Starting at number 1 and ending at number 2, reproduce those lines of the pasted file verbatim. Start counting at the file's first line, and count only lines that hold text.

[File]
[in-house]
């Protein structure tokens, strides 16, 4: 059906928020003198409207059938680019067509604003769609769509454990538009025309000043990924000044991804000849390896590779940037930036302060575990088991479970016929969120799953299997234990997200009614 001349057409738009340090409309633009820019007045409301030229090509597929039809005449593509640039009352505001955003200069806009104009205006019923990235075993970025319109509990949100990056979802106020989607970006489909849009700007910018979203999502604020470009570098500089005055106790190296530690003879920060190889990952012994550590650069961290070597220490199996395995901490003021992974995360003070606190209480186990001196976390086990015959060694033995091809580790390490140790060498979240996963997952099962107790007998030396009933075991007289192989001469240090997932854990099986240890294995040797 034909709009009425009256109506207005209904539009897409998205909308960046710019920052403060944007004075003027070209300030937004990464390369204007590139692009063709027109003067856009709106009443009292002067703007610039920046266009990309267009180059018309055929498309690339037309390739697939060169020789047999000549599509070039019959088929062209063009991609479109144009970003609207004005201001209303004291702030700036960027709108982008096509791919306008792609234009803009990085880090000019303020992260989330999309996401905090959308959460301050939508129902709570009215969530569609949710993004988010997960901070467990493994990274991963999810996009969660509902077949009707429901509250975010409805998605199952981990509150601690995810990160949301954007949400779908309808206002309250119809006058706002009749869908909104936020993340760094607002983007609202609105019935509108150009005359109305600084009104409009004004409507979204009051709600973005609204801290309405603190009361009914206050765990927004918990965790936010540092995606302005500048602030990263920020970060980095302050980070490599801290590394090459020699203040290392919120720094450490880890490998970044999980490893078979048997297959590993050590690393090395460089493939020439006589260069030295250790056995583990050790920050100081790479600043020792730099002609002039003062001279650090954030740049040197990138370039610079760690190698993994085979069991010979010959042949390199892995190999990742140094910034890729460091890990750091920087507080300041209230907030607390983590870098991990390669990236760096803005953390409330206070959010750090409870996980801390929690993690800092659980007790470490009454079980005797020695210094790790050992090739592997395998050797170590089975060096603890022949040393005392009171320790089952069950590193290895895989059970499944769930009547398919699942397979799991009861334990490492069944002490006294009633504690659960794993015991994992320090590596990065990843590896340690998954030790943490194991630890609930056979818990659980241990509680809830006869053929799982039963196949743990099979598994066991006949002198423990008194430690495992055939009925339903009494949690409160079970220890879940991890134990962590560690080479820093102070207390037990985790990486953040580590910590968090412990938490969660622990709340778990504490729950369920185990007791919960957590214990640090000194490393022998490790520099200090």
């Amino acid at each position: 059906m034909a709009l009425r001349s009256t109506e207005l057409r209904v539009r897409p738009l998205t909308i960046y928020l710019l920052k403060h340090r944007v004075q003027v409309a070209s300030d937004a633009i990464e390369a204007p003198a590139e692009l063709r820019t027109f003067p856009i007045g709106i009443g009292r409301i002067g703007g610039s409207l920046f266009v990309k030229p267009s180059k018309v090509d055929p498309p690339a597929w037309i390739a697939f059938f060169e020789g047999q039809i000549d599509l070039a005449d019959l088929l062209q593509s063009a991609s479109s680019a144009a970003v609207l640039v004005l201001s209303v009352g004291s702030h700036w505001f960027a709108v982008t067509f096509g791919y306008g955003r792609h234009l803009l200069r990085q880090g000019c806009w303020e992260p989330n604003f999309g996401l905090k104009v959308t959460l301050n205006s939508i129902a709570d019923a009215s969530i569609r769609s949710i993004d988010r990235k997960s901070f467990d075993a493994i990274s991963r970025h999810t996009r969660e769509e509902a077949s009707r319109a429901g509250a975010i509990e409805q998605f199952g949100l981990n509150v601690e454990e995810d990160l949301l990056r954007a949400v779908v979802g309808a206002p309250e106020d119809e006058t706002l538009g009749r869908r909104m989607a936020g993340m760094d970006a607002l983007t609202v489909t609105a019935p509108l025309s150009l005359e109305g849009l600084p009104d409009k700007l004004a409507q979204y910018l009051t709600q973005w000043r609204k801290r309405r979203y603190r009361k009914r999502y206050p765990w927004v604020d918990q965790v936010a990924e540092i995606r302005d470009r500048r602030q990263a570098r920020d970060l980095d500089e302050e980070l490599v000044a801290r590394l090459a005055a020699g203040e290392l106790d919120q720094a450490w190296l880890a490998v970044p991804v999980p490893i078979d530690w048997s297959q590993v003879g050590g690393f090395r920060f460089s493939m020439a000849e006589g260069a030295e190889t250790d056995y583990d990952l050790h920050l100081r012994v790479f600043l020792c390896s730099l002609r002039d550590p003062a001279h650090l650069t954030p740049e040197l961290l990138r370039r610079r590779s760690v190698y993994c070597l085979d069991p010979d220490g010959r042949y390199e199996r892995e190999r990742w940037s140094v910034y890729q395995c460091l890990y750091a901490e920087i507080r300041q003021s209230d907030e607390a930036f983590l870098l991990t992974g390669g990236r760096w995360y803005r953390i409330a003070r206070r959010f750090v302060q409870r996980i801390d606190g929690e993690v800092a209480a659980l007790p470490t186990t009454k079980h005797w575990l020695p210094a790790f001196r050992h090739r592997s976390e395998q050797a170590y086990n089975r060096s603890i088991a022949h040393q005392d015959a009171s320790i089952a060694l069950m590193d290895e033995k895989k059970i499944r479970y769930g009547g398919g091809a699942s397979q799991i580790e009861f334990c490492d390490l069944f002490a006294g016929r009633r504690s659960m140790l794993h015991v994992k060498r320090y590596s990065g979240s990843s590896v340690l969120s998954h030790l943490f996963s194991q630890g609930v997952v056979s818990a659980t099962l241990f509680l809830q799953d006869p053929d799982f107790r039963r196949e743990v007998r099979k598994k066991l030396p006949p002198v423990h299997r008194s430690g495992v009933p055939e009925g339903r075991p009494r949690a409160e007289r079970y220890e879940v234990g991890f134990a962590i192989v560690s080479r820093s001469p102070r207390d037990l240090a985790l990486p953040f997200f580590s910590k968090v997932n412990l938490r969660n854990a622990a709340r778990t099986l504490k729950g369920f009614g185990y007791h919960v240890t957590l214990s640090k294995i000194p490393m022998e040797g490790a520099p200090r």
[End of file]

[in-house]
């Protein structure tokens, strides 16, 4: 059906928020003198409207059938680019067509604003769609769509454990538009025309000043990924000044991804000849390896590779940037930036302060575990088991479970016929969120799953299997234990997200009614 001349057409738009340090409309633009820019007045409301030229090509597929039809005449593509640039009352505001955003200069806009104009205006019923990235075993970025319109509990949100990056979802106020989607970006489909849009700007910018979203999502604020470009570098500089005055106790190296530690003879920060190889990952012994550590650069961290070597220490199996395995901490003021992974995360003070606190209480186990001196976390086990015959060694033995091809580790390490140790060498979240996963997952099962107790007998030396009933075991007289192989001469240090997932854990099986240890294995040797 034909709009009425009256109506207005209904539009897409998205909308960046710019920052403060944007004075003027070209300030937004990464390369204007590139692009063709027109003067856009709106009443009292002067703007610039920046266009990309267009180059018309055929498309690339037309390739697939060169020789047999000549599509070039019959088929062209063009991609479109144009970003609207004005201001209303004291702030700036960027709108982008096509791919306008792609234009803009990085880090000019303020992260989330999309996401905090959308959460301050939508129902709570009215969530569609949710993004988010997960901070467990493994990274991963999810996009969660509902077949009707429901509250975010409805998605199952981990509150601690995810990160949301954007949400779908309808206002309250119809006058706002009749869908909104936020993340760094607002983007609202609105019935509108150009005359109305600084009104409009004004409507979204009051709600973005609204801290309405603190009361009914206050765990927004918990965790936010540092995606302005500048602030990263920020970060980095302050980070490599801290590394090459020699203040290392919120720094450490880890490998970044999980490893078979048997297959590993050590690393090395460089493939020439006589260069030295250790056995583990050790920050100081790479600043020792730099002609002039003062001279650090954030740049040197990138370039610079760690190698993994085979069991010979010959042949390199892995190999990742140094910034890729460091890990750091920087507080300041209230907030607390983590870098991990390669990236760096803005953390409330206070959010750090409870996980801390929690993690800092659980007790470490009454079980005797020695210094790790050992090739592997395998050797170590089975060096603890022949040393005392009171320790089952069950590193290895895989059970499944769930009547398919699942397979799991009861334990490492069944002490006294009633504690659960794993015991994992320090590596990065990843590896340690998954030790943490194991630890609930056979818990659980241990509680809830006869053929799982039963196949743990099979598994066991006949002198423990008194430690495992055939009925339903009494949690409160079970220890879940991890134990962590560690080479820093102070207390037990985790990486953040580590910590968090412990938490969660622990709340778990504490729950369920185990007791919960957590214990640090000194490393022998490790520099200090």